The other four Patriarchs (Alexandria, Constantinople, Jerusalem and Antioch) never closed up shop, but they’ve been concentrated mostly east of Rome’s turf. They have preserved the ancient Christian faith without innovations and defining everything to death.

So Orthodoxy will probably look a lot like Roman Catholicism to you. (They’ve screwed up the Mass, bless their hearts, but it’s still recognizable.)

Like I say: Don’t commit. Just go and observe for a while. Russian, Greek, Romanian, Antiochian, even my own obscure Carpatho-Rusyn — Orthodox is Orthodox, and we’re working on shedding those ethnic labels in the U.S., since they don’t really belong.

That reminds me: If you stumble onto an Orthodox Church that doesn’t worship in English, keep moving. They’re not “wrong,” but you probably won’t get much out of it. There are plenty that use English now.

When you get there, open your heart and your mind. Those icons that may trouble you are stand-ins (and more) for the great cloud of witnesses in Hebrews.

Talk to the Priest with your questions. The people around you may be less knowledgeable, in a Protestant doctrinal sense, than you’re used to, because the center of the worship is Christ and His Eucharist, not the sermon. But the Priest almost certainly has formal education and has some idea where a Protestant inquirer is coming from. Odds are, he was once a Protestant, too, if you’re in the U.S.

Then settle in for the long haul. There will be some formal catechism and then a formal reception service if you decide to stay.  They may even conclude that you should be baptized again (though we don’t re-baptize if a prior baptism was done more or less as we baptize, as mine was, for instance).

Don’t count on being a leader again. Maybe, maybe not. But do expect that some well-meaning someone-or-other will make a big deal of it if you officially become Orthodox. We are in America, after all, and we’re sadly susceptible to celebrity culture. I wish it weren’t so. People can be destroyed by getting elevated too fast, as the Apostle Paul knew.

My advice: Say something like “I’m still healing from my past life and I don’t think it would be helpful for me to get into the limelight again.” Because that’s probably true, and I think you know it now.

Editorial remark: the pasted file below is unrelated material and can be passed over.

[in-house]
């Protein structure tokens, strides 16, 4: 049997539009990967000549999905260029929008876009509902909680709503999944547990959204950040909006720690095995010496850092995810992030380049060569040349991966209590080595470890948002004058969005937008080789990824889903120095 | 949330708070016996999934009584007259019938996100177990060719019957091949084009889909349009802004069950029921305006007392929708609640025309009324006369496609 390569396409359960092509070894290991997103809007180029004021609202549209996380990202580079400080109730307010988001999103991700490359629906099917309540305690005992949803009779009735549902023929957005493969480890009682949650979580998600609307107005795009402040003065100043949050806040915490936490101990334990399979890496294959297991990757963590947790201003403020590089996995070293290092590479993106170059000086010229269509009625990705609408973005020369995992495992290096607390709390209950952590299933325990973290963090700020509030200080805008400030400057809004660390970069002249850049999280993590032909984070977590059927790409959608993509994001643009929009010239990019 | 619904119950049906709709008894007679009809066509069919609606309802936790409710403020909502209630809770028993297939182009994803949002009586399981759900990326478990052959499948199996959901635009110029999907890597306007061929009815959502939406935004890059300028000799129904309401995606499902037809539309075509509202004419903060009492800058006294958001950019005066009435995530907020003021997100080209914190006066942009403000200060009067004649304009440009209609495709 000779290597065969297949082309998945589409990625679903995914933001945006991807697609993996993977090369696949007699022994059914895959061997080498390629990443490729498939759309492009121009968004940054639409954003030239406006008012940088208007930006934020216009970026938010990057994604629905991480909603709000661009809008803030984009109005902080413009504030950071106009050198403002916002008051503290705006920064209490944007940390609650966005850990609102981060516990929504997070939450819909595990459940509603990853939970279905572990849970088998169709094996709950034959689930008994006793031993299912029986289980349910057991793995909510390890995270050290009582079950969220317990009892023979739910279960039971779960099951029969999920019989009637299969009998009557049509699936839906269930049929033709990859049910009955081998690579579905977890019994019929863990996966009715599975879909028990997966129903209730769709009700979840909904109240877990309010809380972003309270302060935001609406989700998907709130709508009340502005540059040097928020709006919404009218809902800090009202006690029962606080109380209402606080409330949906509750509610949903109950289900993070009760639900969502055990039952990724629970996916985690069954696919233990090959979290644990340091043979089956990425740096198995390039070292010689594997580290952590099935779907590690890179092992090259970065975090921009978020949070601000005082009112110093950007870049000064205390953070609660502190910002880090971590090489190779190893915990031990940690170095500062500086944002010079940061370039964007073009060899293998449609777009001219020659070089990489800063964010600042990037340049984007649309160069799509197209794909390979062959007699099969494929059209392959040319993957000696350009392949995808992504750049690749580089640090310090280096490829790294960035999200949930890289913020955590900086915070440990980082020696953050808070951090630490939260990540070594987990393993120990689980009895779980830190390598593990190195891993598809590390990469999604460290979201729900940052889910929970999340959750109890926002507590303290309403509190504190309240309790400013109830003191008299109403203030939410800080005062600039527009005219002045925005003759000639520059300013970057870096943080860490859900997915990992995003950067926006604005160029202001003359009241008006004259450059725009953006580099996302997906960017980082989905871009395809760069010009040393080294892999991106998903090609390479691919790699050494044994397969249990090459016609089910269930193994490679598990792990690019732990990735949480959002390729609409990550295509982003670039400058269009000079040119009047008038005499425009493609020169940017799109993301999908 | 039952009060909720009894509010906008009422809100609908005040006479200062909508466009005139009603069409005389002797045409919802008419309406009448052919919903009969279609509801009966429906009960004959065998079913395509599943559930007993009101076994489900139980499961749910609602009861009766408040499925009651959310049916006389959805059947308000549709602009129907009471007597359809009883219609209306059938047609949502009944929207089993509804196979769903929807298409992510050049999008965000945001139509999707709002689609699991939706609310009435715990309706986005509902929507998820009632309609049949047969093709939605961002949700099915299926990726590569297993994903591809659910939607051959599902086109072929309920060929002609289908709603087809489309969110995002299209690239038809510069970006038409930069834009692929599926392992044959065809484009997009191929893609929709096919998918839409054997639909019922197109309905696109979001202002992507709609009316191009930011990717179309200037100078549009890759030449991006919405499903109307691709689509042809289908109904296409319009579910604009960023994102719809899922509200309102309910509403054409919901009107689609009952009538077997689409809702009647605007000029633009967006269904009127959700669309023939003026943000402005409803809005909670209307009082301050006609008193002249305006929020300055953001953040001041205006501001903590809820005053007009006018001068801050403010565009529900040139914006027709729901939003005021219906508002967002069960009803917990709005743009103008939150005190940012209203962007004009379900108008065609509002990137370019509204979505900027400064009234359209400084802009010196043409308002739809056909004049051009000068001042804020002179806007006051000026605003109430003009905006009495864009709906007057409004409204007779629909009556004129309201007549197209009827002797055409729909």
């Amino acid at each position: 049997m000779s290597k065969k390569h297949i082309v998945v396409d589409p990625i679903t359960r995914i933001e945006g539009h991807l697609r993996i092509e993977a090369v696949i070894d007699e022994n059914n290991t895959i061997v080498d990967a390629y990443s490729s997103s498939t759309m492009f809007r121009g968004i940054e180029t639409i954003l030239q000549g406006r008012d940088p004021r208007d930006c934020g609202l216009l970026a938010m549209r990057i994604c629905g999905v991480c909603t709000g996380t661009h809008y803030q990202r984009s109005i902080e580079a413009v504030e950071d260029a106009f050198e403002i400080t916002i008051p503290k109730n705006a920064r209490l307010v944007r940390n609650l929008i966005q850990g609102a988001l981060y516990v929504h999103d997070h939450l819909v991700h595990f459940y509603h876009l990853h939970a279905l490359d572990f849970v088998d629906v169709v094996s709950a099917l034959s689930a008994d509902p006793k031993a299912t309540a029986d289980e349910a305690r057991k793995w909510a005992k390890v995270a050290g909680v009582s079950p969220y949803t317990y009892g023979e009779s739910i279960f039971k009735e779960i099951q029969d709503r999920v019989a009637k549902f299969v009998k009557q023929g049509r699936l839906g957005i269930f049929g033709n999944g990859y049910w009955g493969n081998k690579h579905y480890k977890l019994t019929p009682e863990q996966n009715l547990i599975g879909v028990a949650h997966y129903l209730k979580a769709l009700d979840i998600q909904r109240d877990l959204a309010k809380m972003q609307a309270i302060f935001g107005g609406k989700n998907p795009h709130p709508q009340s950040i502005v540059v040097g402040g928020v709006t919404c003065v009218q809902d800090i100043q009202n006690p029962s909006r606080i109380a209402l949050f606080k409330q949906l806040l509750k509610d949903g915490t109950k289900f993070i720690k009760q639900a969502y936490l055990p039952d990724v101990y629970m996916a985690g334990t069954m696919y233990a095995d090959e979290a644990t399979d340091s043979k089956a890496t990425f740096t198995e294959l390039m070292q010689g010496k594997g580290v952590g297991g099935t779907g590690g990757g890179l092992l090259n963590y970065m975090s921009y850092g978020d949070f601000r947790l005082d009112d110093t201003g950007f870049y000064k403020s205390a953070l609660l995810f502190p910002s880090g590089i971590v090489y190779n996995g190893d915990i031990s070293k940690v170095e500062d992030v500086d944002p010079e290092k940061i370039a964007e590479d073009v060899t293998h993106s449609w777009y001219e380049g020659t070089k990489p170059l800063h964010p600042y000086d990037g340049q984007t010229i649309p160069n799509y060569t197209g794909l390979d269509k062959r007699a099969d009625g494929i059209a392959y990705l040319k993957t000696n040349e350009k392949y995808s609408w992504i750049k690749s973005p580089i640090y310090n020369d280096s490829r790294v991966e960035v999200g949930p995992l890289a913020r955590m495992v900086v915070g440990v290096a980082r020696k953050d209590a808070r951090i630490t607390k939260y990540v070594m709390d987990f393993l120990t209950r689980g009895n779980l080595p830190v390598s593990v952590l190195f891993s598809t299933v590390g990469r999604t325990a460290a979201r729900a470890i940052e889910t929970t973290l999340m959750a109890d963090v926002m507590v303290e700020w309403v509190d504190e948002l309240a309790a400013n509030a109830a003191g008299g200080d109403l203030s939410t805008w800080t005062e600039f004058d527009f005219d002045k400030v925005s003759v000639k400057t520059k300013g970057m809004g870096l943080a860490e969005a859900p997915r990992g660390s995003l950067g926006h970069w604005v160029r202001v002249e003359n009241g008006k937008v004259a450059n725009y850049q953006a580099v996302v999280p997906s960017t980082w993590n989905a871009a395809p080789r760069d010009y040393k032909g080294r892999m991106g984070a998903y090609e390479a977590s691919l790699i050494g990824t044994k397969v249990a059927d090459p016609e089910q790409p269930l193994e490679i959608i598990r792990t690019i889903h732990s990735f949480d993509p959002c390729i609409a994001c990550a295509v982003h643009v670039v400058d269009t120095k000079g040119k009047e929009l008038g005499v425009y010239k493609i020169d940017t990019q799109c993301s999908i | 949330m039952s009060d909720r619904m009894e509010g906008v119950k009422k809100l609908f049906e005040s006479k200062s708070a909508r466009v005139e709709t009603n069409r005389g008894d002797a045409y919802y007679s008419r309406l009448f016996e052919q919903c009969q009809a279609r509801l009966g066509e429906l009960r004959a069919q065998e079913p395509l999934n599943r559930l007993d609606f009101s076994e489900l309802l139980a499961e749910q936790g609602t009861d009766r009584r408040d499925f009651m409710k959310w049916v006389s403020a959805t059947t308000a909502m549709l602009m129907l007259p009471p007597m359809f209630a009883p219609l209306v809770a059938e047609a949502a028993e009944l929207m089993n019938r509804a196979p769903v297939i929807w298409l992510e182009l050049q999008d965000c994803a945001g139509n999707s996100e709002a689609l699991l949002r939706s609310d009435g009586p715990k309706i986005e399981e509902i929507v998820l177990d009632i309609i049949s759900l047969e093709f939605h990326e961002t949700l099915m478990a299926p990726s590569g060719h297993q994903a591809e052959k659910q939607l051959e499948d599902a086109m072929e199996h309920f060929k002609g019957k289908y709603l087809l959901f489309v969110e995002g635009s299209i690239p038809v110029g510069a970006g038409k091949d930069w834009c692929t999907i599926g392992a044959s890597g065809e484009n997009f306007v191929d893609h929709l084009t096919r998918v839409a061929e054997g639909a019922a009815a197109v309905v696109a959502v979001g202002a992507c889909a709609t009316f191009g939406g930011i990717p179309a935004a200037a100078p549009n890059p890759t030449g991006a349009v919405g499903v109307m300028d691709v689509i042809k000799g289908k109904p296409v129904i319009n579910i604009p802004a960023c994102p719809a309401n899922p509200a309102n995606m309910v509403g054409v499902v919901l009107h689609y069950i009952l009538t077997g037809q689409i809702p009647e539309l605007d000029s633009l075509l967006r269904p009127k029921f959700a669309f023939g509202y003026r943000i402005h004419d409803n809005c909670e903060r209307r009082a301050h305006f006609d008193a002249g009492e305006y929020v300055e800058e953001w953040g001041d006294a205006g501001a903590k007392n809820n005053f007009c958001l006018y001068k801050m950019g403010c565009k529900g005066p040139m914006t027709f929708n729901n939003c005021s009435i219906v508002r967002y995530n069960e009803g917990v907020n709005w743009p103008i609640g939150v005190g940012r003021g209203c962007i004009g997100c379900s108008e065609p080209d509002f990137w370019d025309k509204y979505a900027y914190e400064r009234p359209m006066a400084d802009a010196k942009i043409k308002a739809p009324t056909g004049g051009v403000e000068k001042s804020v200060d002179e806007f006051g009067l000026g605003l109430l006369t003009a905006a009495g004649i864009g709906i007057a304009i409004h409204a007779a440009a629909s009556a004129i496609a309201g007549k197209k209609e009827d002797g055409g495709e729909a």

Don’t let any elation about entering Orthodoxy make you think you’ve arrived. It means you’ve started in earnest. There’s going to be some serious interior remodeling, not just rearranging some furniture.

This is, after all, a really different way of practicing faith.

* * * * *

You can read most of my more impromptu stuff at here. It should work in your RSS aggregator, like Feedly, should you want to make a habit of it.

I highly recommend blot.im as a crazy-easy alternative to Twitter (if you’re just looking to get your stuff “out there” and not pick fights).

About readerjohn

I am a retired lawyer and an Orthodox Christian, living in a collapsing civilization, the modern West. There are things I'll miss when it's gone. There are others I won't. That it is collapsing is partly due to calculated subversion, summarized by the moniker "deathworks." This blog is now dedicated to exposing and warring against those deathwork - without ceasing to spread a little light.
This entry was posted in Faith & Ideology, lifeworks, Orthodoxy, Roman Catholicism, Sacramental Tapestry, Sexualia, Uncategorized. Bookmark the permalink.

3 Responses to An open letter to Josh Harris, seeker

  1. Alan James Beagley says:

    Reader John: This is an excellent reaction to the news of Josh Harris’s announcement. Please consider trying to give it a wider audience: submit as a letter or article to Christianity Today (which caters to the kinds of people who would have been fans of Josh), or Christian Century (which is more “ecumenical” — although not always in a good sense — but has not, as far as I can see, reported the Josh Harris matter at all), or even to something with an even wider audience.